Biosecurity incursions are one of Queensland agriculture’s greatest business risks with exotic pests, diseases and weeds having a potentially crippling impact on plant and animal production systems across the state. Australia’s island status protects the country from exotic pests and diseases to a certain extent. But as the movement of people and goods around the globe increases this advantage is rapidly being lost and the threat of biosecurity incursions intensifying.
Following years of trying conditions, Queensland pork producers are bracing for their next challenge, African Swine Fever (ASF). The highly infectious and contagious viral disease of domestic and wild pigs is currently spreading through Europe and Asia. While it does not pose a health risk to humans, it is usually fatal among infected pigs and has the potential to disrupt the world protein market for years. After being reported for the first time in August 2018, China’s pig herd had declined 32 per cent by July 2019. While Asia’s pig industry is structured differently to Australia’s and our pork producers are among the most biosecure in the world, it could cause devastating economic losses for Australia’s pork industry if it got through our borders.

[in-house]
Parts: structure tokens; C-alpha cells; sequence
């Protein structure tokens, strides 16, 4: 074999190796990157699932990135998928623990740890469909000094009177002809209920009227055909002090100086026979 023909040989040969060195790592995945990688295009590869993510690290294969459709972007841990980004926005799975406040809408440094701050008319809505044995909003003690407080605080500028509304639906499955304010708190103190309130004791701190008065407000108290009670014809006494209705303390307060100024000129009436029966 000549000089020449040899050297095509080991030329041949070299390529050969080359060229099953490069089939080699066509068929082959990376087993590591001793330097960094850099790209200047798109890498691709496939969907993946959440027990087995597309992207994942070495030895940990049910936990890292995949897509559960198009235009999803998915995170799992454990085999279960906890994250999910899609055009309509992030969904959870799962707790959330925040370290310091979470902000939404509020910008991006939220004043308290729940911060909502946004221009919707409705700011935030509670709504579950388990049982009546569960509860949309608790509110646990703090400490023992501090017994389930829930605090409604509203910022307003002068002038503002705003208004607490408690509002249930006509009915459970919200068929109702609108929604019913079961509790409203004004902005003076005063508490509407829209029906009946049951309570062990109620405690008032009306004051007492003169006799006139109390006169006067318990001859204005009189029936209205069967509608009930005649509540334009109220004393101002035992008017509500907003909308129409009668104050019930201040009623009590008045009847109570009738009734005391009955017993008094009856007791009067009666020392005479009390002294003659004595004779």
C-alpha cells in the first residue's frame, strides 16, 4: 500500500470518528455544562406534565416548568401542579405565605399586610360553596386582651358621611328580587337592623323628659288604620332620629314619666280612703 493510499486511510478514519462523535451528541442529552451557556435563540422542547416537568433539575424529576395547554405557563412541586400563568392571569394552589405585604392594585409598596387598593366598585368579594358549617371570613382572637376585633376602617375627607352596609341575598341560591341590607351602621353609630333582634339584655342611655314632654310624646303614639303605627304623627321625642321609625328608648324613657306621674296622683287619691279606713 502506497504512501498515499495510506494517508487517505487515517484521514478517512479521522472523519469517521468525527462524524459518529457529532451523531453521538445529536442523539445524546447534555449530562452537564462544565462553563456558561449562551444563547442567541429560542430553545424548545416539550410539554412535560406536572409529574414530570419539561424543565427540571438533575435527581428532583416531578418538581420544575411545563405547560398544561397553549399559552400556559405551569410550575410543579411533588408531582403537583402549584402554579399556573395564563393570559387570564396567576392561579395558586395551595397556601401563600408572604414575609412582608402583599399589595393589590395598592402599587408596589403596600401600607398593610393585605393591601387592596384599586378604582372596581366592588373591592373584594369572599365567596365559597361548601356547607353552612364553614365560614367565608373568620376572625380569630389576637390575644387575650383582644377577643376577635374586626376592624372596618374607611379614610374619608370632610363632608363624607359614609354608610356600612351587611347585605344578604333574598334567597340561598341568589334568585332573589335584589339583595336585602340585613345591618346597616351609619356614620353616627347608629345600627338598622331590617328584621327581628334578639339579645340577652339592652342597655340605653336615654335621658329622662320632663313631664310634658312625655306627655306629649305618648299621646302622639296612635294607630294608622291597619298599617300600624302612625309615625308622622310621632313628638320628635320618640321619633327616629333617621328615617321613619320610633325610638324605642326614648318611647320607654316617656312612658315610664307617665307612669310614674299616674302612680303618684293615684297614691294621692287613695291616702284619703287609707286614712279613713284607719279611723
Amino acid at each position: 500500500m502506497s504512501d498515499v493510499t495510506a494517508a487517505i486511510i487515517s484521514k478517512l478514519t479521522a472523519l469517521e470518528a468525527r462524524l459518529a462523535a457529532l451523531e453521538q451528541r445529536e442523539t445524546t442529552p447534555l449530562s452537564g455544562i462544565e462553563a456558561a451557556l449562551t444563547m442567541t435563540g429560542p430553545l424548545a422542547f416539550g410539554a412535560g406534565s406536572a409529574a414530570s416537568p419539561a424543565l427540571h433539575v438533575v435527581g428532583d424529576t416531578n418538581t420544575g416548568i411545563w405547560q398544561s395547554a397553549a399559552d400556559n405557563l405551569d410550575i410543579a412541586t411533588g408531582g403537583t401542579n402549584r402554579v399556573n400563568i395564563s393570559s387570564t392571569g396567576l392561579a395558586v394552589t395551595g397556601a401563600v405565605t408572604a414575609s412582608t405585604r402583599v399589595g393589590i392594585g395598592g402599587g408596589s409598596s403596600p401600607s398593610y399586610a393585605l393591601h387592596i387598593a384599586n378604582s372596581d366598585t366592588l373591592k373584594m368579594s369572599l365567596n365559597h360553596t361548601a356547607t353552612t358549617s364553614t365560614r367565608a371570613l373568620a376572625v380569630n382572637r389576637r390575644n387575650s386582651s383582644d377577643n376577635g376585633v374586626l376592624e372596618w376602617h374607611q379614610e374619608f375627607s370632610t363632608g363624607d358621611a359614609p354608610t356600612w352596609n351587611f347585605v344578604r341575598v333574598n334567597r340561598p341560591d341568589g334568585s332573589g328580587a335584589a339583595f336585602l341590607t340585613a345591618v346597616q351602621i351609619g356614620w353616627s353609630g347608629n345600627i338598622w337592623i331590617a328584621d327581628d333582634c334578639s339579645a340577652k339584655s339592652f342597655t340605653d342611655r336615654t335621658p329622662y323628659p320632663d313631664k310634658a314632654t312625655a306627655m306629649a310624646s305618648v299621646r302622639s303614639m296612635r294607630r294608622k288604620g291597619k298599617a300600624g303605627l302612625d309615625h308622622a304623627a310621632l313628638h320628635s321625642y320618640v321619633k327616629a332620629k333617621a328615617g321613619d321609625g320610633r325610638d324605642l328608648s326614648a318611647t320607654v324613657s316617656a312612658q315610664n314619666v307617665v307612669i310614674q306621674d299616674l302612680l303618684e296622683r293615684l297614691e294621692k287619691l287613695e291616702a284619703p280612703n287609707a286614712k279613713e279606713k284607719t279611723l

The most significant risk of entry of ASF into Australia is through illegally imported contaminated pork products that are swill fed to domestic pigs or accessed by feral pigs. And with more than 350,000 items of biosecurity concern intercepted across the country in 2018, it is imperative that all Australians and visitors adhere to biosecurity requirements both on-farm and in general and report suspected breaches to Biosecurity Queensland immediately.
Queensland remains Australia’s frontline biosecurity state, which means we will continue to receive more than our fair share of incursions. Effective government, public and industry partnerships are critical to maintaining our relative pest, disease and weed freedom. And with the number of biosecurity interceptions showing no sign of reducing, we must maintain vigilance and continue to remind everyone that they have a general biosecurity obligation and a role to play.